My parents did what the estate lawyer recommended. As well as the financial planner and insurance professional. However, when the time came for me to step in and help them using their Durable Power of Attorney (DPOA), things were a little more difficult that we all expected.
One of the major firms told me they would not accept a DPOA that was over two years old; a second told me they didn’t accept ones more than five years old. It happens though it shouldn’t, and sometimes you may need the lawyer who drafted the agreement to pursue it for you.
Legal tools alone won’t handle every situation. However, every adult should consider meeting with an estate lawyer to discuss your needs. Because of my experience, I recommend that even those with estate plans take the extra step of documenting their information. For the estimated bulk of Americans without any estate plans (power of attorney, medical directives, will) , for your own best-interest, you should get your documents, accounts, and assets organized.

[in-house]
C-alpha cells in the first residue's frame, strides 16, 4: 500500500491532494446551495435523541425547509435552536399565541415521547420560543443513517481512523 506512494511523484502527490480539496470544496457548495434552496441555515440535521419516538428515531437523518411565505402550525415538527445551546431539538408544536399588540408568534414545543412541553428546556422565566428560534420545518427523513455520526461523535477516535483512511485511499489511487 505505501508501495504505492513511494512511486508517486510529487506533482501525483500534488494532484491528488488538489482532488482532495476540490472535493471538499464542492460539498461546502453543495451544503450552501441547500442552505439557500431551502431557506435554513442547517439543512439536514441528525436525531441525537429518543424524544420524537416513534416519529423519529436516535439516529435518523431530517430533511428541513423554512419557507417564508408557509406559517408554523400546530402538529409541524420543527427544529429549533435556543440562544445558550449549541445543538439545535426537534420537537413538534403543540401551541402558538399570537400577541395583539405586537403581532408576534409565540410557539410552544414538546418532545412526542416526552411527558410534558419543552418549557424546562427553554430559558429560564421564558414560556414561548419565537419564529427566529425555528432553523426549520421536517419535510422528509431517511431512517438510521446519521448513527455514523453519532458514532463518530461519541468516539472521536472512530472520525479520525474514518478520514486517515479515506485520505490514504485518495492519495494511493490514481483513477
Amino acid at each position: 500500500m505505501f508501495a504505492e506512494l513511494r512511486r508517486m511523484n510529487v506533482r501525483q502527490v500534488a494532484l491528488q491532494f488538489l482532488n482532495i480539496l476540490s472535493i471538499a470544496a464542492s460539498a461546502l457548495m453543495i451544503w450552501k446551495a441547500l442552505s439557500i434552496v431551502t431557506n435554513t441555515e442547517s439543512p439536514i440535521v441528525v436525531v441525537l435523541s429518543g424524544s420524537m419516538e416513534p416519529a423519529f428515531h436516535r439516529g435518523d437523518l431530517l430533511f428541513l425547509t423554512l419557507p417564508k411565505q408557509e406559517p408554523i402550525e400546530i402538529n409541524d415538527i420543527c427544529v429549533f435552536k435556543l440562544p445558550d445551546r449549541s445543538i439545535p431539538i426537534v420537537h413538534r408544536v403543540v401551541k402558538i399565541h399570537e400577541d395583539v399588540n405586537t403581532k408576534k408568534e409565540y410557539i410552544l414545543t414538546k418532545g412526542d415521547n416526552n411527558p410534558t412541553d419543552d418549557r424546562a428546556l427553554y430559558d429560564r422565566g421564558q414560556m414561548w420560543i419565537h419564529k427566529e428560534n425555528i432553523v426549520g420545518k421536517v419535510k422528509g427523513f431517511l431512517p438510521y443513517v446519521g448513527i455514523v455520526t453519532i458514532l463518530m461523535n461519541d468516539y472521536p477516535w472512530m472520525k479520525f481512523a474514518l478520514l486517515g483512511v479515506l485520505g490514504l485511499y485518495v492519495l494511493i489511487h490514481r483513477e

In my case, my dad sat down with me and we created online access to many of their accounts from their retirement to utilities, so that I could easily help pay bills, manage cash flow, their household and finances.
Are you prepared? If not, my free gift to you is a list of the items you need to document, download it here.
To get a copy of the award-winning system to help you collect and organize your documents, accounts, and assets, you can order a copy from Amazon, BAM!, or Barnes & Noble. For $17.95, MemoryBanc: Your Workbook for Organizing Life will not only help you easily find your important information, but will give a road map to a loved one who you may need to step in and help, if even only temporarily.